# How to do an Integer.parseInt() for a decimal number?

The Java code is as follows:

``````String s = "0.01";
int i = Integer.parseInt(s);
``````

However this is throwing a NumberFormatException... What could be going wrong?

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0.01 is not an integer (whole number), so you of course can't parse it as one. Use Double.parseDouble instead, or Float.parseFloat.

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``````String s = "0.01";
double d = Double.parseDouble(s);
int i = (int) d;
``````

The reason for the exception is that an integer does not hold rational numbers (= basically fractions). So, trying to parse `0.3` to a int is nonsense. A `double` or a `float` datatype can hold rational numbers.

The way Java cast an `double` to a `int`: remove fraction behind the decimal separator by rounding towards zero.

``````int i = (int) 0.9999;
``````

`i` will by zero.

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Your cast will completely lose the fractional information. I'm not sure that's a good idea to advise. –  Joren Sep 20 '09 at 13:18
Ok! maybe I will have to do something like this Double d = Double.parseDouble(s); right? –  Kevin Boyd Sep 20 '09 at 13:21
@Joren: I know but he wants an Integer (if I check his code) –  Martijn Courteaux Sep 20 '09 at 13:22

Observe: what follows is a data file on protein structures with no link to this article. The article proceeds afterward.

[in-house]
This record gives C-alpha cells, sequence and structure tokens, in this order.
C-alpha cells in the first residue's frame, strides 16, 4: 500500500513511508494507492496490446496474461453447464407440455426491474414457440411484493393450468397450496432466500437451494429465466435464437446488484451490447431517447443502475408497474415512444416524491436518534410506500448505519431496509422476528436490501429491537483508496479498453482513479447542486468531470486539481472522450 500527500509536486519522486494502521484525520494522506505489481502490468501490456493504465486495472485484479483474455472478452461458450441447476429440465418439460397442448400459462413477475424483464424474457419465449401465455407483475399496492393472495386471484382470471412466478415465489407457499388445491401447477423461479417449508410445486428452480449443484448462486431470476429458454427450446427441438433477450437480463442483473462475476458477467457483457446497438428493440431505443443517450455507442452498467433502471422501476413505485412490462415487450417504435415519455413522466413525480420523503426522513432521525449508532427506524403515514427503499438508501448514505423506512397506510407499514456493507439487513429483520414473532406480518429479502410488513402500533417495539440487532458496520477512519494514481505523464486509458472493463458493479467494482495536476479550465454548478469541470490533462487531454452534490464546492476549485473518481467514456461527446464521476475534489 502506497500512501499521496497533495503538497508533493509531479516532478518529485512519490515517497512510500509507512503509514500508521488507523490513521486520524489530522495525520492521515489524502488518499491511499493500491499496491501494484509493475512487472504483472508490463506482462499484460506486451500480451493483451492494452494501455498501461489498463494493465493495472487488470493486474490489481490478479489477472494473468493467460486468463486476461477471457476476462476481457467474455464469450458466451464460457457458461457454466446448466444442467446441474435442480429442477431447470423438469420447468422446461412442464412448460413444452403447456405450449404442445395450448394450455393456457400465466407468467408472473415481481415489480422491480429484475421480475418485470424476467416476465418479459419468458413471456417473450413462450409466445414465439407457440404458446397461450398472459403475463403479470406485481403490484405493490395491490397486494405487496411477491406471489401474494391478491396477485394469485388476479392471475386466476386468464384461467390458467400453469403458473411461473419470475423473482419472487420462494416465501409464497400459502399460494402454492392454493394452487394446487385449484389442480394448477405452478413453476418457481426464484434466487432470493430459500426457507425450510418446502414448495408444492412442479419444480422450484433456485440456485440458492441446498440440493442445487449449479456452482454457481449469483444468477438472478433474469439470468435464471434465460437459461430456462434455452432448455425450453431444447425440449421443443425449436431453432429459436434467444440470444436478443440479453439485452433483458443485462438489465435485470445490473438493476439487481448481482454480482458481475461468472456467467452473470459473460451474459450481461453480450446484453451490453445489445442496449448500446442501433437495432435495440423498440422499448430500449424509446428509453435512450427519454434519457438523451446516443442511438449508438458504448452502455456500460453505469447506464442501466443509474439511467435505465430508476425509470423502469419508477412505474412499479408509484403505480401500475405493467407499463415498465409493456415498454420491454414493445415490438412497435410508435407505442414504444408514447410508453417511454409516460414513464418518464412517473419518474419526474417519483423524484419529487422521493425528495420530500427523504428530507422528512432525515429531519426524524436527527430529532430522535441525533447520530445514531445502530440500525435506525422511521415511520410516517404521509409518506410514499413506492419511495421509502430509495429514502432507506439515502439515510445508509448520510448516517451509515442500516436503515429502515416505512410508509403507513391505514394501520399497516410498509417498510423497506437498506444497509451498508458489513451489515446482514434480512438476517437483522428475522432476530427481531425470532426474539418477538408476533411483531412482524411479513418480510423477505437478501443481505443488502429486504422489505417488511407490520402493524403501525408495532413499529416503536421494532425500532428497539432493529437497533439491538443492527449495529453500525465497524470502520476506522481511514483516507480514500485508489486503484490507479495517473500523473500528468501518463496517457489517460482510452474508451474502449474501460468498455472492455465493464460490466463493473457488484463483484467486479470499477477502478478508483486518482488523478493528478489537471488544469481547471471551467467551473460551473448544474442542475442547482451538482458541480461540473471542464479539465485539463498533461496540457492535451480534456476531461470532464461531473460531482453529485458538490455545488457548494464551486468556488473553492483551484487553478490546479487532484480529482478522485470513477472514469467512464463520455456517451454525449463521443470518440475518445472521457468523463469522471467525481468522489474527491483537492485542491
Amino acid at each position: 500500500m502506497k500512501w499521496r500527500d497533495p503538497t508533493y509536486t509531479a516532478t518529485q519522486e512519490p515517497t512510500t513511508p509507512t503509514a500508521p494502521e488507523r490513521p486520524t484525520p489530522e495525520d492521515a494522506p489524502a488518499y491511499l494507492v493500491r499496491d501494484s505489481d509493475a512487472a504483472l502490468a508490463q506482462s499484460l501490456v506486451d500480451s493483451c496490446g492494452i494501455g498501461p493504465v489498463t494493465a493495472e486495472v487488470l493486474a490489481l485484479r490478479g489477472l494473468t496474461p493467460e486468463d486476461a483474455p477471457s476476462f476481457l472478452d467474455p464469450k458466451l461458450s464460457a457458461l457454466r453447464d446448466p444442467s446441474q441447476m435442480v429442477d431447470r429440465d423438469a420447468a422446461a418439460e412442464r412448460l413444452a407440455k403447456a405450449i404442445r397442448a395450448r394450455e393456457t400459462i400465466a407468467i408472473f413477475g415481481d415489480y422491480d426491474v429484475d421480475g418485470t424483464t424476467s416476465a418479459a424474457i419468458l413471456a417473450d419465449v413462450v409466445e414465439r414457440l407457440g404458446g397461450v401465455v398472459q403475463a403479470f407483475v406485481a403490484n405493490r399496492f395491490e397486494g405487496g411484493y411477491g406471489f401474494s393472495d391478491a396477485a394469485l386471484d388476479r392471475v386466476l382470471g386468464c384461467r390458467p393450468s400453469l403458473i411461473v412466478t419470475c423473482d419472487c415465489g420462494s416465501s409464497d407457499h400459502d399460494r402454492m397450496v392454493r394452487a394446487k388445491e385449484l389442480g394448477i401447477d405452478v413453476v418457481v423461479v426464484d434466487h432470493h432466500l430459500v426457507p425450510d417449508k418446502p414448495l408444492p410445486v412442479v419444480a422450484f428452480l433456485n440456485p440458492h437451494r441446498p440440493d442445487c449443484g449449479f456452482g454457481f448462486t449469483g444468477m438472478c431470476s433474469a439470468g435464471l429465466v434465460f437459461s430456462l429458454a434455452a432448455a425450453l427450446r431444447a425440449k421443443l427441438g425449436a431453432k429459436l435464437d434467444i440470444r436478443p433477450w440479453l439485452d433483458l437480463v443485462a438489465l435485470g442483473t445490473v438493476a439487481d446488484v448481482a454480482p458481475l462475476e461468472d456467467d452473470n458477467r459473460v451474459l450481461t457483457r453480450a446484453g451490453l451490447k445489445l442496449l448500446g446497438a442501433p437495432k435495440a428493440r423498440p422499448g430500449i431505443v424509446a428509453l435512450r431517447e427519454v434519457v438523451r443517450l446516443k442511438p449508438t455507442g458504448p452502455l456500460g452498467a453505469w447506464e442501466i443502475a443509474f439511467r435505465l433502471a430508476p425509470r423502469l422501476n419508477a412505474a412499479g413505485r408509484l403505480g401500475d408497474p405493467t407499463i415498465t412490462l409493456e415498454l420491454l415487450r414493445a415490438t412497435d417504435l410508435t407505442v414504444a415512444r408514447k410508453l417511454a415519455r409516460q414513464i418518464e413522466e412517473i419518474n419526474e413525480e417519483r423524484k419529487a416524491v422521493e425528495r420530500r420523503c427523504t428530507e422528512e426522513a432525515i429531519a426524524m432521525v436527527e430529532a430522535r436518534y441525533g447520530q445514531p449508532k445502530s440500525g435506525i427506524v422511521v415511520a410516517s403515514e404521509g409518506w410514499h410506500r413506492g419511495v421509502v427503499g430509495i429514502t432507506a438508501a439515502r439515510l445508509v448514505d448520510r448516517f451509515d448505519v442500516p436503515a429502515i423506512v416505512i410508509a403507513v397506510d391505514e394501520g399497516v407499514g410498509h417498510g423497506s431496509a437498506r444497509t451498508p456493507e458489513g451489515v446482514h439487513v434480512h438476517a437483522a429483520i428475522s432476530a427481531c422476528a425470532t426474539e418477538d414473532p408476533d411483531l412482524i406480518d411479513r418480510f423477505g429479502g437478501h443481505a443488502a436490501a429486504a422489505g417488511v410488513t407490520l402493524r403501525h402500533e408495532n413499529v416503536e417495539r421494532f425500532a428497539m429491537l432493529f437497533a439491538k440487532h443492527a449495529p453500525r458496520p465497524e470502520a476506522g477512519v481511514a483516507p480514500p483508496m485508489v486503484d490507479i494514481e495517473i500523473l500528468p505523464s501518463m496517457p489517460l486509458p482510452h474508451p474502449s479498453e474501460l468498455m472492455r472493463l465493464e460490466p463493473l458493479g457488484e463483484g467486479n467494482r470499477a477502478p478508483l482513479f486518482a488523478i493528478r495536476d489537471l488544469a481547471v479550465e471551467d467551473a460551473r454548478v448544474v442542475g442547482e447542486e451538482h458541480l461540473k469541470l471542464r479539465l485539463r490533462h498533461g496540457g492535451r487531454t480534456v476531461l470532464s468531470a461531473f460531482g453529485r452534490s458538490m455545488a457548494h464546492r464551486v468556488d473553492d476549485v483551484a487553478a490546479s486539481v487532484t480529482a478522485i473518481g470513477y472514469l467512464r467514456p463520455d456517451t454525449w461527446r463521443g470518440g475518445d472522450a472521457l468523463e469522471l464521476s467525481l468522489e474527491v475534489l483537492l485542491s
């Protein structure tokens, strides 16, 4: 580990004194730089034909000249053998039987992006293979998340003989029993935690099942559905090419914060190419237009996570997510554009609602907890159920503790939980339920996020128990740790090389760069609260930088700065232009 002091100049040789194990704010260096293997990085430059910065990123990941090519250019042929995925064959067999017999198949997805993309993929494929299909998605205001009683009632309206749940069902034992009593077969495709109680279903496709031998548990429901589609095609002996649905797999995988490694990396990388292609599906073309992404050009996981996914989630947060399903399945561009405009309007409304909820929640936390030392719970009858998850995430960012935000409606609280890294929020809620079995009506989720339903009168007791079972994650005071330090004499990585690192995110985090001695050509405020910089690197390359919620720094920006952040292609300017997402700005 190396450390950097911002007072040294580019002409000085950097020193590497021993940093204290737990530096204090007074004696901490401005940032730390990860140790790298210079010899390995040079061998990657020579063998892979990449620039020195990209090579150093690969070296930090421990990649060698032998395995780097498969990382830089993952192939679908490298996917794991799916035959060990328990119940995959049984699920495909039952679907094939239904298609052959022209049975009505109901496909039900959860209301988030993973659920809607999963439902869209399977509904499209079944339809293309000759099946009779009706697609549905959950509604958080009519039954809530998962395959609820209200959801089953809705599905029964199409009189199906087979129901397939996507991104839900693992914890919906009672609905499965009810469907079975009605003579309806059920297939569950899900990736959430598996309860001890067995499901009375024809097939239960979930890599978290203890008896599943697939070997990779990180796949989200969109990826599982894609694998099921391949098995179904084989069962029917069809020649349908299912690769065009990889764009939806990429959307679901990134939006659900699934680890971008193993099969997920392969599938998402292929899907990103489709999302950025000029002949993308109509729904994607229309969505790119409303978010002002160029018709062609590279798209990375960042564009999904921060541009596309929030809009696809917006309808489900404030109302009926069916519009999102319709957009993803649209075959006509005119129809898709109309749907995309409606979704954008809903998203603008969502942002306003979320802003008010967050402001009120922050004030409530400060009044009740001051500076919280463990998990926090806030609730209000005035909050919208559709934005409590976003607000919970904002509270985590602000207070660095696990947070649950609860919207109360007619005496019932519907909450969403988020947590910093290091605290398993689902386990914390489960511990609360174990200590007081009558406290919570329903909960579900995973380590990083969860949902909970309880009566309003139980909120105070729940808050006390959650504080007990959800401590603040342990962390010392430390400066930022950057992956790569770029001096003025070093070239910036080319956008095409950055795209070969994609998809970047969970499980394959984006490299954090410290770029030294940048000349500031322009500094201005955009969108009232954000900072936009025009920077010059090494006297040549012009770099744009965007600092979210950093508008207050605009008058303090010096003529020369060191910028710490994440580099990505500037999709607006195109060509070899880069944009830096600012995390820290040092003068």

@Kevin: yes, but you can use also 'double' instead of 'Double' –  Martijn Courteaux Sep 20 '09 at 13:22
He says he wants an integer, but are we sure that's what he needs? –  Joren Sep 20 '09 at 13:32

Use,

``````String s="0.01";
int i= new Double(s).intValue();
``````
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``````String s="0.01";
int i = Double.valueOf(s).intValue();
``````
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This kind of conversion is actually suprisingly unintuitive in Java

Take for example a following string : "100.00"

C : a simple standard library function at least since 1971 (Where did the name `atoi` come from?)

``````int i = atoi(decimalstring);
``````

Java : mandatory passage by Double (or Float) parse, followed by a cast

``````int i = (int)Double.parseDouble(decimalstring);
``````

Java sure has some oddities up it's sleeve

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C simply ignore the rest of the string, and parse whatever it can parse (in this case, it is `100`). There is no way for you to know whether `atoi` actually parsed everything in the string or not, whether the string contains number or whether the number overflows the type. `strtol` is an better alternative where all the things above can be detected. Java is stricter, but it makes sure that all those cases are covered. –  nhahtdh Sep 9 '13 at 13:27
I agree with Raywell because this works `Double.valueOf("16543").intValue();` So Java wants to be a PITA when you want to quickly convert to int, yet Double is a lot more general. –  Someone Somewhere Dec 12 '13 at 21:49

Use `Double.parseDouble(String a)` what you are looking for is not an integer as it is not a whole number.

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use this one

`int number = (int) Double.parseDouble(s);`

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